A new machine learning tool that assesses surgical risk—dubbed Pythia— helps amplify the expertise of Duke providers in predicting postoperative outcomes for different types of high-risk surgeries. The tool was developed by the Duke Institute for Health Innovation.
In this Q&A, Oren N. Gottfried, MD, a neurosurgeon at the Duke Spine Center, discusses the role of predictive analytics in personalized spine surgery and the ways in which Pythia helps providers and patients make better-informed health decisions.
Q: How does Pythia use machine learning to help patients and physicians?
Gottfried: This tool draws patient data directly from the electronic health record so we can have complex, real-time data at the point of care. It can assess a comprehensive set of data points from more than 100,000 patients treated at Duke without any effort on the part of the surgeon. As a clinician, I report to my patients about the possible outcomes of their spine surgery based on my experience, the available surgical literature, and the complex and multiple iterations the system runs for us, which in turn makes the patient more informed when they’re making clinical decisions.
Q: How does Duke’s risk calculator improve on the National Surgical Quality Improvement Program (NSQIP) to predict patient outcomes for surgery?
Gottfried: NSQIP’s predictive model is based on hundreds of thousands of patients throughout the country and enables a surgeon to assess statistically the predicted expected outcomes. However, that program requires manual data entry and does not include all of the details or codes associated with the surgery. Although NSQIP is a great tool, Pythia is an even better predictive tool because it is built and based specifically on our local patient population.
Q: How does Pythia fit into a patient’s assessment for spine surgery at Duke?
Gottfried: The goal with Pythia is to use machine learning to identify spine patients who are at highest risk for postoperative complications. Again, the best predictive tool is based on your own patient population, and we have started using Pythia for spine and it is used for other surgical specialties. It is great that Pythia uses real-time data—without a clinician needing to enter it—that gives us predictions of how that patient would do compared to their peers with a similar condition or surgery. This type of tool is the future of spine surgery, and Duke is ahead of the curve in terms of how we look at and value these data.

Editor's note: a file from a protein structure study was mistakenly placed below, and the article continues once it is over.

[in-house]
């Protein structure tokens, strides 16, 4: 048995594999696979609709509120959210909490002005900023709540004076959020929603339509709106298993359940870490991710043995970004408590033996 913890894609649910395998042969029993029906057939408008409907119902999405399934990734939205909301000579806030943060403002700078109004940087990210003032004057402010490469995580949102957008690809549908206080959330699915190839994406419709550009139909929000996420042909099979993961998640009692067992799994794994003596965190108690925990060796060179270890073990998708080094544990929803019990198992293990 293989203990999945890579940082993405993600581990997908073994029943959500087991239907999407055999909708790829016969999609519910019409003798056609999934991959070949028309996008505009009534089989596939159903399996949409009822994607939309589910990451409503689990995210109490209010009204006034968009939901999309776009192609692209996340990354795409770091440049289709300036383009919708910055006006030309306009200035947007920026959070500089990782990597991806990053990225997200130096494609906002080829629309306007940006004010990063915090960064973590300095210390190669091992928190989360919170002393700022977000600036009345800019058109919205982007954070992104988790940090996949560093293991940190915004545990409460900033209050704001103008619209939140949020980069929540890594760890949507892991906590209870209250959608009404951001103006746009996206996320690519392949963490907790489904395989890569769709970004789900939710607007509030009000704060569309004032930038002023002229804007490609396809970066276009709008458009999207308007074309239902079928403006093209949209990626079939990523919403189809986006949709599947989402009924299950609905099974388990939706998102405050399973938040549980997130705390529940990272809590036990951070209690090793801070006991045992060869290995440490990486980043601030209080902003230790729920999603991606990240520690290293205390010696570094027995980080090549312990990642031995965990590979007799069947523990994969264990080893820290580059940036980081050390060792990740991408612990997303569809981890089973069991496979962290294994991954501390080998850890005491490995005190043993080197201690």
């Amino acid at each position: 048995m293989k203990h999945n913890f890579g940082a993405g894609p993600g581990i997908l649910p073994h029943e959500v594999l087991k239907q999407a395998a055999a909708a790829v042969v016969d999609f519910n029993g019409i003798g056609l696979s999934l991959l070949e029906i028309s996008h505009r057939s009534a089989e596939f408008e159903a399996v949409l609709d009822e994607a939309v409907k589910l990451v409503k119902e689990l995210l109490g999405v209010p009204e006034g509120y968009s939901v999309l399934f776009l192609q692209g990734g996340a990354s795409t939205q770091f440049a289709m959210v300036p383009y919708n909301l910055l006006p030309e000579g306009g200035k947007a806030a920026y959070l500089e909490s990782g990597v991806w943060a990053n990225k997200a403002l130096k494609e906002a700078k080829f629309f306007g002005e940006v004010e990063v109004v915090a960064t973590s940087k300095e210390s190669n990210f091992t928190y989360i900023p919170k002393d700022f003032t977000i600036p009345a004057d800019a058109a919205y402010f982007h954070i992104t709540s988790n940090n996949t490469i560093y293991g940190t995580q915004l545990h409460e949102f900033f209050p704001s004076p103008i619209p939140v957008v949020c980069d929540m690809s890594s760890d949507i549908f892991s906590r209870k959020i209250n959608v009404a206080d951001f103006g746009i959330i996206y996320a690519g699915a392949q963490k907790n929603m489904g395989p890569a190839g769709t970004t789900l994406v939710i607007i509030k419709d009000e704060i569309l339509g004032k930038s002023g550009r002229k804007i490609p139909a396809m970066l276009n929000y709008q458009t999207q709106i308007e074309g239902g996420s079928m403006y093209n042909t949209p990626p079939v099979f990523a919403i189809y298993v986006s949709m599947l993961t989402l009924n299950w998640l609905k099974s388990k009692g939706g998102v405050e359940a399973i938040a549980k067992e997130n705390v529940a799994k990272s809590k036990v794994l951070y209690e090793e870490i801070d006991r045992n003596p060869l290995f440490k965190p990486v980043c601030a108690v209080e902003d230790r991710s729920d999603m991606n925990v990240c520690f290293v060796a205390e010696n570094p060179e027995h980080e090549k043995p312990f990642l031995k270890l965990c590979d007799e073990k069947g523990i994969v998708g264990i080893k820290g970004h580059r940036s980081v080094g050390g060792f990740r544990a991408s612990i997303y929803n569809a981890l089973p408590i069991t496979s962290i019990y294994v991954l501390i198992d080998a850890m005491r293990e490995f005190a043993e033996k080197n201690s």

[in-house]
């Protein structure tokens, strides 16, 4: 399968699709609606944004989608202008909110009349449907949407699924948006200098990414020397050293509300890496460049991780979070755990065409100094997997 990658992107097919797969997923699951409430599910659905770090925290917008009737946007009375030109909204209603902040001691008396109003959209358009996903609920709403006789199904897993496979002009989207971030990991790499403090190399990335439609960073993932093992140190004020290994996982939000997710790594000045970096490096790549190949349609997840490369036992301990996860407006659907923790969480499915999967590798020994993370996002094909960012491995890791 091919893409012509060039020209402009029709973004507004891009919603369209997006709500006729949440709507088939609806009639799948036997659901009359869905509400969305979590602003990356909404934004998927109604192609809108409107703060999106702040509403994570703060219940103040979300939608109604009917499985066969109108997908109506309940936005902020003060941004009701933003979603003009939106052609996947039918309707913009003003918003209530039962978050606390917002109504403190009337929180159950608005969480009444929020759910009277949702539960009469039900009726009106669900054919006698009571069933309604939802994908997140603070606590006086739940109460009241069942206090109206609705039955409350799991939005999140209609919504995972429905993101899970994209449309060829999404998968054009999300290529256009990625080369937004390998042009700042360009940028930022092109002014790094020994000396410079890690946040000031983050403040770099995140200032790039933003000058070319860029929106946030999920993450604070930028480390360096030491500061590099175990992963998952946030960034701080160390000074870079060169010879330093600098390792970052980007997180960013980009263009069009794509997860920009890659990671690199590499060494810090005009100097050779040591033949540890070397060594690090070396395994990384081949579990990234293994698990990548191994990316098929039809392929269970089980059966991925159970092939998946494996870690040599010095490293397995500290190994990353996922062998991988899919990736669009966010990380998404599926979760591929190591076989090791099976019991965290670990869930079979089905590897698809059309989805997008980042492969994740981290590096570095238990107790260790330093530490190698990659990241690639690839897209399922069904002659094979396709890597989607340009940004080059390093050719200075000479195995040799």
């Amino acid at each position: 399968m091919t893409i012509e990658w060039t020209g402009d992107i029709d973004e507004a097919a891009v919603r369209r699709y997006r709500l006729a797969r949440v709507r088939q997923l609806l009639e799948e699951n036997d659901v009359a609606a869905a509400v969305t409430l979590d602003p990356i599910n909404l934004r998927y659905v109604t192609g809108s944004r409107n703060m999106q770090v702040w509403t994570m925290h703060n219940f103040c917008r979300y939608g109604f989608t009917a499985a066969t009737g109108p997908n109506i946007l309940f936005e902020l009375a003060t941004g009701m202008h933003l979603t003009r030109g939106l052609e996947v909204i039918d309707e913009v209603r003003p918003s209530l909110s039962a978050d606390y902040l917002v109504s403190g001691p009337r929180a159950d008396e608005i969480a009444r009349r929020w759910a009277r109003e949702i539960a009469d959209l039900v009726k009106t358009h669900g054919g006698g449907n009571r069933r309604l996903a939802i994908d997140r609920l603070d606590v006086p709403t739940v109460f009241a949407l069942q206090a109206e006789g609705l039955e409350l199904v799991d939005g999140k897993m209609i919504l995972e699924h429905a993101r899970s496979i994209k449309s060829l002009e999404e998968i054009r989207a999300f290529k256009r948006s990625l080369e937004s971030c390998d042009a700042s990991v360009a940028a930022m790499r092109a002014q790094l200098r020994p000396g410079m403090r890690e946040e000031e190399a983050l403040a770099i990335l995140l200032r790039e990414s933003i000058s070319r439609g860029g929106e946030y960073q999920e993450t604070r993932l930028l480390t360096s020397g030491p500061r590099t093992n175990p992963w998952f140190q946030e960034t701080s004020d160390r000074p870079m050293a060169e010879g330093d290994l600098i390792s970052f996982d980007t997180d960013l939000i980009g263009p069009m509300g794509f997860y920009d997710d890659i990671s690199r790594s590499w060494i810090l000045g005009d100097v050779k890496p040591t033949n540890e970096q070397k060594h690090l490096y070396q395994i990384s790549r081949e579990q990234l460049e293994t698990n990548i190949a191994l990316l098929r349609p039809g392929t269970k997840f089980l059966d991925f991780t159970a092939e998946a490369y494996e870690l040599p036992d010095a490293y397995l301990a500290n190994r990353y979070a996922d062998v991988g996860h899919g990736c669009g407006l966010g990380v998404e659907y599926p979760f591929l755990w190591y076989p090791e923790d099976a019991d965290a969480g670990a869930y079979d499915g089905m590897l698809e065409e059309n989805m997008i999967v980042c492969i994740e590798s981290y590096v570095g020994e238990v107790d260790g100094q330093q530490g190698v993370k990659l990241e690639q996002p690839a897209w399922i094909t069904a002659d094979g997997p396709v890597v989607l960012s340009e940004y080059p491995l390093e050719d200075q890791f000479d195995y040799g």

We use Pythia’s predictive analytics in two main ways:
- To help us understand where someone’s health could be optimized before surgery, to help select patients for preoperative geriatric or anesthesia consultation and treatment, and to assess if the patient is better suited for a less invasive surgery or nonoperative treatment.
- As part of our weekly multidisciplinary indications conference for spine, where we decide which cases would benefit from surgery or other treatments. The tool is used for other conferences including with our quality group.
By using this tool to assess preoperative optimization and postoperative outcomes, we’ve seen a very nice trend in improving our rates of readmissions and length of stay and other outcomes within our health system. It's because of these predictive analytic tools and modeling that we're able to better understand with the highest accuracy the severity of a patients’ illness.
Q: What other metrics do you hope this machine learning tool can assess in the future?
Gottfried: In the future, I’d like to see if we could predict patient satisfaction with surgery so that it’s not just an objective outcome. We’re working toward improving the patient’s overall life experience in addition to improving their functionality and other more objective aspects. We're also looking deeply into other metrics to improve, including return-to-work times, reduced time off from work, and quality of life, which can make a big difference in patient satisfaction rates.